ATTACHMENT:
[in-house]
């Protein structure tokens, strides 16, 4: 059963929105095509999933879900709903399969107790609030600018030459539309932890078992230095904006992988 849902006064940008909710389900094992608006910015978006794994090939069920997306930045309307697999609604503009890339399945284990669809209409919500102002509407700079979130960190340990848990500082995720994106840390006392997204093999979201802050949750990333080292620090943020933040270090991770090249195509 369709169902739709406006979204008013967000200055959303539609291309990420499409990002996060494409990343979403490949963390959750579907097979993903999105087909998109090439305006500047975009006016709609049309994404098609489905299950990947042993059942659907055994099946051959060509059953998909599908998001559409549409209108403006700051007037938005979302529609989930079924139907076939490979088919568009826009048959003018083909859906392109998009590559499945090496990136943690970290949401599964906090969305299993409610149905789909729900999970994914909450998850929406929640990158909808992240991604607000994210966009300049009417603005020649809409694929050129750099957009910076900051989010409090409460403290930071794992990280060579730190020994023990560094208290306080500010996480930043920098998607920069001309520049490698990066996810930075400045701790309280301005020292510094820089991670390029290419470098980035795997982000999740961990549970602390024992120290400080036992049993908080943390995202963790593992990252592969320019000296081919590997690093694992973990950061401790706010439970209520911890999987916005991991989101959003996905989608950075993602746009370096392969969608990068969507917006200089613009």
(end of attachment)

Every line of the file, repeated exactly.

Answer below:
[in-house]
């Protein structure tokens, strides 16, 4: 059963929105095509999933879900709903399969107790609030600018030459539309932890078992230095904006992988 849902006064940008909710389900094992608006910015978006794994090939069920997306930045309307697999609604503009890339399945284990669809209409919500102002509407700079979130960190340990848990500082995720994106840390006392997204093999979201802050949750990333080292620090943020933040270090991770090249195509 369709169902739709406006979204008013967000200055959303539609291309990420499409990002996060494409990343979403490949963390959750579907097979993903999105087909998109090439305006500047975009006016709609049309994404098609489905299950990947042993059942659907055994099946051959060509059953998909599908998001559409549409209108403006700051007037938005979302529609989930079924139907076939490979088919568009826009048959003018083909859906392109998009590559499945090496990136943690970290949401599964906090969305299993409610149905789909729900999970994914909450998850929406929640990158909808992240991604607000994210966009300049009417603005020649809409694929050129750099957009910076900051989010409090409460403290930071794992990280060579730190020994023990560094208290306080500010996480930043920098998607920069001309520049490698990066996810930075400045701790309280301005020292510094820089991670390029290419470098980035795997982000999740961990549970602390024992120290400080036992049993908080943390995202963790593992990252592969320019000296081919590997690093694992973990950061401790706010439970209520911890999987916005991991989101959003996905989608950075993602746009370096392969969608990068969507917006200089613009």